Once several readers confirmed that the plot element I feared might be weak actually was weak, it took like maybe five minutes to think of how to shore up that weakness. Heaven knows why I didn’t think of that before. Well, no, I know exactly why. That’s because I was thinking maybe it was passable until three of you said NO. After I had to acknowledge the weakness of that plot point and sat down and actually considered the problem properly, boom, it was not at all difficult to solve. I did that part of the revision last night and this morning and now it’s fine, or I’m pretty sure it’s fine.

This should be a lesson to me, but I expect I will continue to feel like various plot elements are possibly okay until a reader makes me acknowledge that they’re not okay.

I will add, in my opinion, one of the most crucial revision skills in the universe is the ability to read editorial comments and be able to tell whether they’re accurate. Generally speaking, I don’t have a problem with that. Mostly I either think, “Alas, I suspected that was weak,” or “Wow, I didn’t see that weakness at all, but it’s obviously weak now that you point to.” Then I fix whatever it is.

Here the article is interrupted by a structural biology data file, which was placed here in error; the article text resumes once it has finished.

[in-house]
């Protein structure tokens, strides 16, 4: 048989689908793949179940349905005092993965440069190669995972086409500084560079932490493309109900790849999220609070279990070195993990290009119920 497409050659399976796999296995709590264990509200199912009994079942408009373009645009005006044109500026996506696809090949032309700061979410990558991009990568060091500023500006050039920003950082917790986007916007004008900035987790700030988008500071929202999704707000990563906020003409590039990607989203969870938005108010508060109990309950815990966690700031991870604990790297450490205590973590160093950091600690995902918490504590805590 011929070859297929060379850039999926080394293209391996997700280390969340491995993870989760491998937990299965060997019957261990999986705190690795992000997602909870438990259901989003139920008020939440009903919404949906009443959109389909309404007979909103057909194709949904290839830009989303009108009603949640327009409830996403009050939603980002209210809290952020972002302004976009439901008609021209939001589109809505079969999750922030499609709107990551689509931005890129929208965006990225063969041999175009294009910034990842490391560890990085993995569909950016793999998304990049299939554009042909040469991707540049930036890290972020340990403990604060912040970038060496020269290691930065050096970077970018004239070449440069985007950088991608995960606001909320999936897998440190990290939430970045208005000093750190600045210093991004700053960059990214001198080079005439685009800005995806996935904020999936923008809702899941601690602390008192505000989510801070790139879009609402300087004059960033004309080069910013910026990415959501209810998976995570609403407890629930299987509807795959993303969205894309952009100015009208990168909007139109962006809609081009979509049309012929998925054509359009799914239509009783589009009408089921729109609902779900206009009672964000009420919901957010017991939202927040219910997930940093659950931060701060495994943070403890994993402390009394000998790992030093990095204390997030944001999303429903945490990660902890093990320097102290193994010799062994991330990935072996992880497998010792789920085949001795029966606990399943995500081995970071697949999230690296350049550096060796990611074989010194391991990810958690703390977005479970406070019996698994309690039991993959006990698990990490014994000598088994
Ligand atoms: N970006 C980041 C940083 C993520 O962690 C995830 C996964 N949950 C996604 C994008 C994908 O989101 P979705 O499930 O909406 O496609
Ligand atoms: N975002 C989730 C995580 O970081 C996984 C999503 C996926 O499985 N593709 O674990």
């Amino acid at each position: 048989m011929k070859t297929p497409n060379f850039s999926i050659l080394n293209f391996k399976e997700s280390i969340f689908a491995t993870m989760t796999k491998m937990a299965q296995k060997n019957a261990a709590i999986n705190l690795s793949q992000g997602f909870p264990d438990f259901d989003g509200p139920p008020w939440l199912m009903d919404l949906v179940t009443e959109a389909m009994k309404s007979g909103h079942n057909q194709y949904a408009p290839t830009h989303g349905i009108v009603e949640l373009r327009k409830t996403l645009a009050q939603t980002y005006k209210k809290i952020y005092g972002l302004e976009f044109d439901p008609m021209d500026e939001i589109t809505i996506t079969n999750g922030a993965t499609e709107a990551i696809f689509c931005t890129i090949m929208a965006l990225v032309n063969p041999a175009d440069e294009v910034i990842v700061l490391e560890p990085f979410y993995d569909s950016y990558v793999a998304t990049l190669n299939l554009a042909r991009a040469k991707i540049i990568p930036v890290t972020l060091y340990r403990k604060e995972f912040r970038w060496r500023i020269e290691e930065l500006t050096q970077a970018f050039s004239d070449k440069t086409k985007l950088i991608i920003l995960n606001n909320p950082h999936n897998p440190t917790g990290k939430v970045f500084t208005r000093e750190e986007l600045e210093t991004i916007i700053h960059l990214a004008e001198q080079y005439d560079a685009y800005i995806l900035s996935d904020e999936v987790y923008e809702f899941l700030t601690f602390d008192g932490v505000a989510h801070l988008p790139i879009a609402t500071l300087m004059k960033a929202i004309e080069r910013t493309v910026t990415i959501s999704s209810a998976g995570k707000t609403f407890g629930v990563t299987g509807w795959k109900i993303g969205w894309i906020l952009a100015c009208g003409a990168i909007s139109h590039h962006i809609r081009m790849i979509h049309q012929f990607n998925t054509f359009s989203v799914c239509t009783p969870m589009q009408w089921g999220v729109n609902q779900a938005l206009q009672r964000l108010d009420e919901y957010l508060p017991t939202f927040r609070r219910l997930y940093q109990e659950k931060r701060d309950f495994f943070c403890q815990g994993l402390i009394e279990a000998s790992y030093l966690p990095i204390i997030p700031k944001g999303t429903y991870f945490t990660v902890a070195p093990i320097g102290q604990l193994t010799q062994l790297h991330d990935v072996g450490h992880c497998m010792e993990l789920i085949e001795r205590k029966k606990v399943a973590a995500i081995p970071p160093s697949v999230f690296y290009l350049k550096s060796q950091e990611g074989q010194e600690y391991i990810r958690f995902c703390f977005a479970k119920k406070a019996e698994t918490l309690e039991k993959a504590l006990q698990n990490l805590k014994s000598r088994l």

At other times, of course, I consider a reader’s comment, but decide not to revise that element. It depends, and again, the ability to decide not to change something is an important revision skill.

Let me see, what else.

Oh! One more thing.

TANO contains the very first epilogue I’ve ever written. It takes place only a few days after the close of the story, but there is that several-day gap and that’s why it’s an epilogue.

Everyone totally approves of that epilogue, and every single reader had something DIFFERENT to say about why it worked for them. I loved all the comments about this and I now I feel that the back of my brain did a really good job, because I didn’t necessarily have all those things in mind when I wrote it. It just seemed right to me.

Anyway, TANO is, I believe, well in hand, and again, thank you; you were all super helpful.